The Karlsruhe-based court could determine how much support Italy’s debt markets can draw from the bank’s quantitive-easing programme. A “no ruling” from the court on Tuesday would take the Eurozone into legally uncharted territory at a time when the European Union’s single-currency bloc is already teetering on the edge of collapse. While the ECB is not bound by German law, the Bundesbank – the central bank’s largest shareholder – is.
The ruling, due to be published on Tuesday, will decide whether the ECB’s bond-buying programme can deviate from the so-called capital key.
The key dictates purchases according to the size and population of each country.
During the coronavirus crisis, the ECB has being buying Italian debt well above the pace set by its own rules.
A ruling against the ECB’s programme would come as a serious blow to the central bank’s efforts to support Italy and Spain through the pandemic.
The EU’s Frankfurt-based central bank was forced to loosen its rules after the outbreak to allow for additional bond-buying to contain the financial impact of the coronavirus.
Its €750 billion scheme has eclipsed any previous asset-purchasing programme ever deployed to prop up the Eurozone economy.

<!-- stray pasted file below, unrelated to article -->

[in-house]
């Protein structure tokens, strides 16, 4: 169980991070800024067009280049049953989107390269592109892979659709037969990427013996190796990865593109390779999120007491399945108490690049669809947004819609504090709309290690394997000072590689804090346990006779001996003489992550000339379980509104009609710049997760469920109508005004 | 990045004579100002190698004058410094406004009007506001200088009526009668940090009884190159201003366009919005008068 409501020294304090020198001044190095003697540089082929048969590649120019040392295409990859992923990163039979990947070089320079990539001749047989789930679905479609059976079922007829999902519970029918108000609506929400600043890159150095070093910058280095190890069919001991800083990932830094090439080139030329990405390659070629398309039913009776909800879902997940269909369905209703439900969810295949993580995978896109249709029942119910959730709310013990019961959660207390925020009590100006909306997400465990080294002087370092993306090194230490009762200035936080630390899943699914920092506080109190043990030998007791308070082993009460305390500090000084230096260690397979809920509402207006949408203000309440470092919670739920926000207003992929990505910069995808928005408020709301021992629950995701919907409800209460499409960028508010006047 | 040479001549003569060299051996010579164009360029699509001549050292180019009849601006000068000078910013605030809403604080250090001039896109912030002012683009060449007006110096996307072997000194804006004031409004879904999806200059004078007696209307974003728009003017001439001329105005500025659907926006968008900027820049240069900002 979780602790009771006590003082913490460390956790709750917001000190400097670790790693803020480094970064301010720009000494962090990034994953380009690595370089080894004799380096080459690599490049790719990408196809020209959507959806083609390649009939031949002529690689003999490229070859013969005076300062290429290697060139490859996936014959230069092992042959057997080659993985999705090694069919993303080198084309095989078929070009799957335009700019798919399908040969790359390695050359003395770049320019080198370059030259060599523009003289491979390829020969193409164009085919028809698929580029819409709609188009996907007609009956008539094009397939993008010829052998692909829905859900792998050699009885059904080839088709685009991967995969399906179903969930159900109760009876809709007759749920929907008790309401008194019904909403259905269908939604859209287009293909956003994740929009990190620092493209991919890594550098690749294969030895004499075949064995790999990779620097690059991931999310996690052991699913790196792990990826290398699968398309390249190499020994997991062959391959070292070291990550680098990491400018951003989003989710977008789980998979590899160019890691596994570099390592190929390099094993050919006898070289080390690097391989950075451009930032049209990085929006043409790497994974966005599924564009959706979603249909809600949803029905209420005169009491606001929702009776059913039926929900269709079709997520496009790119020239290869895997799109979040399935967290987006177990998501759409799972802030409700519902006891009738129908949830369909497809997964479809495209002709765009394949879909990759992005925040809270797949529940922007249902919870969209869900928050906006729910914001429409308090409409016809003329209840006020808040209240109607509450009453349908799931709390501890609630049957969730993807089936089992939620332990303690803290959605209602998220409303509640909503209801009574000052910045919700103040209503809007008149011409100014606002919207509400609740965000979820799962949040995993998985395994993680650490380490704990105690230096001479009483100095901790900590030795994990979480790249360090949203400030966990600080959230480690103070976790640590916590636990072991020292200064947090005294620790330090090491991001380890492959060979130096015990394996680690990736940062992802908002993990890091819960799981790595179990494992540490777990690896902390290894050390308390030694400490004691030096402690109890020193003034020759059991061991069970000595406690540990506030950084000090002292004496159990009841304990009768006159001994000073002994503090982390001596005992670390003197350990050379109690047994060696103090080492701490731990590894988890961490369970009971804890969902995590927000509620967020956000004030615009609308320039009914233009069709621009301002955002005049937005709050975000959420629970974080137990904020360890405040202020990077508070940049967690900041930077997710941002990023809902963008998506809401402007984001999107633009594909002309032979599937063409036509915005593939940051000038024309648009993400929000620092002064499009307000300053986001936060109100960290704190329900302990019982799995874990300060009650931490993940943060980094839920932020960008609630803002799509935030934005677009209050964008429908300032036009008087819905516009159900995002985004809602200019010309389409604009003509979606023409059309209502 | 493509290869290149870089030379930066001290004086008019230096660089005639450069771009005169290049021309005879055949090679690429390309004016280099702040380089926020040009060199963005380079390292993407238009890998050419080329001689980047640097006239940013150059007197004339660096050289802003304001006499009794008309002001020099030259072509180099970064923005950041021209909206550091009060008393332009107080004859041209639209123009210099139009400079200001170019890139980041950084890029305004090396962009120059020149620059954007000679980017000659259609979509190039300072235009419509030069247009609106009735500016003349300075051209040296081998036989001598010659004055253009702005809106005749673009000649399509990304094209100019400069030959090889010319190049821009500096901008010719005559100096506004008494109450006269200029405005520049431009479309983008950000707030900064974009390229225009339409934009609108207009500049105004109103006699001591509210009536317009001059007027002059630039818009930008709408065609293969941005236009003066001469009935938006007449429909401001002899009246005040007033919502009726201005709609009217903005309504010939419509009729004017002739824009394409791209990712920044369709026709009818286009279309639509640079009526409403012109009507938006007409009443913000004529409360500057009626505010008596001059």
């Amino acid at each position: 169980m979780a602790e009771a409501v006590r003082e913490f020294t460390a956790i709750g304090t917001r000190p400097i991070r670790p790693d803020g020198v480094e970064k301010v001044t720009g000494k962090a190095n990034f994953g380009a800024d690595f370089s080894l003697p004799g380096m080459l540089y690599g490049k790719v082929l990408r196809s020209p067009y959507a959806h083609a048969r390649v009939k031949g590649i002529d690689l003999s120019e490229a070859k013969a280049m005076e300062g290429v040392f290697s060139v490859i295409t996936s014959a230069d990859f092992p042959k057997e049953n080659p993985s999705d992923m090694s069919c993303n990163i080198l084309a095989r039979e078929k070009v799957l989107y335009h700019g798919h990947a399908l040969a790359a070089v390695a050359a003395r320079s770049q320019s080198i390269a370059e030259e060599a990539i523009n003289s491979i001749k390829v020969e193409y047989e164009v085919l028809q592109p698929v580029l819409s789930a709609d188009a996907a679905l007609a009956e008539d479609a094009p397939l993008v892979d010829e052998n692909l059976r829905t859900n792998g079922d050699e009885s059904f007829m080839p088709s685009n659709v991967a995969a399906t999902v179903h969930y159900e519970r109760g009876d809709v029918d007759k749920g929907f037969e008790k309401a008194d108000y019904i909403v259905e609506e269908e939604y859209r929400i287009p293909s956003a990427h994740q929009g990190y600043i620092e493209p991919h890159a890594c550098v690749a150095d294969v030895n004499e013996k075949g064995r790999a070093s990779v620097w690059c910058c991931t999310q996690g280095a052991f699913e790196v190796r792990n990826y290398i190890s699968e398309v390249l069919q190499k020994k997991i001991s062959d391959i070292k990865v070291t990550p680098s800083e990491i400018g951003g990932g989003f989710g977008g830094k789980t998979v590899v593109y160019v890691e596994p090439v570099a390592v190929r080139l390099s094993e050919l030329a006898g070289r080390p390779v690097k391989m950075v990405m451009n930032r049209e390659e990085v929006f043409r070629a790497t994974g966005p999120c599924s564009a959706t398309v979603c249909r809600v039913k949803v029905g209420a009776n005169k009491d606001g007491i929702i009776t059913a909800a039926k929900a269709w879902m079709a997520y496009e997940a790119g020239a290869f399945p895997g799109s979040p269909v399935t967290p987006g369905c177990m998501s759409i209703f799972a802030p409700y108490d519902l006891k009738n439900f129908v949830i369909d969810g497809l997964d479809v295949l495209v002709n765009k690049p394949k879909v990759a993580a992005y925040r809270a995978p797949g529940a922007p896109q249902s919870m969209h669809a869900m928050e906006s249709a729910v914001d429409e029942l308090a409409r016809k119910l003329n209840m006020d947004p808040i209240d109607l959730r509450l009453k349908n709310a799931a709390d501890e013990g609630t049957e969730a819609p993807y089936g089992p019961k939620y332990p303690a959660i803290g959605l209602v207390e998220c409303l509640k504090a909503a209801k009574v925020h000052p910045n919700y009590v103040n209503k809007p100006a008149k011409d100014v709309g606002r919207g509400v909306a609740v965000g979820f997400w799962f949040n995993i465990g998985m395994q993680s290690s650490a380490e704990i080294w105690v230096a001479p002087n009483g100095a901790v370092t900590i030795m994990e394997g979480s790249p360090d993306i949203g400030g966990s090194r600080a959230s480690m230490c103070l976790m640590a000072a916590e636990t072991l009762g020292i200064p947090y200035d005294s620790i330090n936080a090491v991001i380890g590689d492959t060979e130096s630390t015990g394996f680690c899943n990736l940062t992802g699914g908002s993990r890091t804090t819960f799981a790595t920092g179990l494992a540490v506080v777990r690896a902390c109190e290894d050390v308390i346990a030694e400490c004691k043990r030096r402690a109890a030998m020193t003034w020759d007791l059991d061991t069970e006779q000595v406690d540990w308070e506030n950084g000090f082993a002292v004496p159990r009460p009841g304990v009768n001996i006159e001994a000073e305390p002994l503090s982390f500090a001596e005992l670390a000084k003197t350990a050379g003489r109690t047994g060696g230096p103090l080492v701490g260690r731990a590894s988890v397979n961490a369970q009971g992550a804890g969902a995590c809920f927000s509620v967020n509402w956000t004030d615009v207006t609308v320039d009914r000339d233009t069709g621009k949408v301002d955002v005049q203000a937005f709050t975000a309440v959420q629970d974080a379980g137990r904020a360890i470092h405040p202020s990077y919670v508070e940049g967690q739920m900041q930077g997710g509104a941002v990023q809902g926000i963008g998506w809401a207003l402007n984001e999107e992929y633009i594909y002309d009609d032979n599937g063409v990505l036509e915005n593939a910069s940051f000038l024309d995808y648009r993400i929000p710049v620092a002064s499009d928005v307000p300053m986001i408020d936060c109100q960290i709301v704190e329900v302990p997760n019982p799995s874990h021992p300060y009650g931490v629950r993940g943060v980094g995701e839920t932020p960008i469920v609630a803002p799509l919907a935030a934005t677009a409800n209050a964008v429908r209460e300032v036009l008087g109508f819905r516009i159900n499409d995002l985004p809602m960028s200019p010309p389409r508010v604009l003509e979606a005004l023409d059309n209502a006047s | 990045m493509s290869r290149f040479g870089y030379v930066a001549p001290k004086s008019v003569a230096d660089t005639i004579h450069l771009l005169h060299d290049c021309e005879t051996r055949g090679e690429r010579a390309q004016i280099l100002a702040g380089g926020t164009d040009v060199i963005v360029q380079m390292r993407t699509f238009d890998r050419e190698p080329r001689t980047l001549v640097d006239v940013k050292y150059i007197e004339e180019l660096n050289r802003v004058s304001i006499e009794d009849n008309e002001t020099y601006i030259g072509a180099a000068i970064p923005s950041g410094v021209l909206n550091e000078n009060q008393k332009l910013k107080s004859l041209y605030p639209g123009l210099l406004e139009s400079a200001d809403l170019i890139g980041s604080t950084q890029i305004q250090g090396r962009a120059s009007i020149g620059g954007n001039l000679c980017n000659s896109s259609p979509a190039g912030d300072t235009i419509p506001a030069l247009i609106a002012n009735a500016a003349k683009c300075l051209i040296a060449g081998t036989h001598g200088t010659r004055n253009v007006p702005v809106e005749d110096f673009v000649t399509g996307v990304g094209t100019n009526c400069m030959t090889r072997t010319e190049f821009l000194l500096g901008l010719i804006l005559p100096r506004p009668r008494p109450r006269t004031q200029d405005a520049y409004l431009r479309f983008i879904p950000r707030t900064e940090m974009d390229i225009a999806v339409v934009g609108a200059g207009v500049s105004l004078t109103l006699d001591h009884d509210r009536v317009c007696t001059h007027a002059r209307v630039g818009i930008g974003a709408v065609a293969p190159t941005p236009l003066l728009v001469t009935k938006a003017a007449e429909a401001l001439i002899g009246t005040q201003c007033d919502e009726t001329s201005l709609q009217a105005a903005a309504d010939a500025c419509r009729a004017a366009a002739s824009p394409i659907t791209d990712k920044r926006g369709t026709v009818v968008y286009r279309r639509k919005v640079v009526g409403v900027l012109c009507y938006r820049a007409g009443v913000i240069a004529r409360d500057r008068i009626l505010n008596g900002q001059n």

Christine Lagarde, the ECB’s president, said there was “no limits to our commitment to the euro” when unveiling its rescue plans last month.
In a statement, the ECB said all purchases “shall be conducted in a flexible manner allowing for fluctuations in the distribution of purchase flows over time, across asset classes and among jurisdictions”.
Italy, Europe’s worst-hit country by the disease, has seen its economy suffer after its government enforced a lockdown to halt the spread of the virus.
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However, economists at Bloomberg have predicted a more dramatic 13 percent drop in economic activity.
The ECB has focused much of its bond-buying in Italy in desperate hope of preventing a market rout.
Last month the central bank claimed its programme had a “stabilising effect on the market”.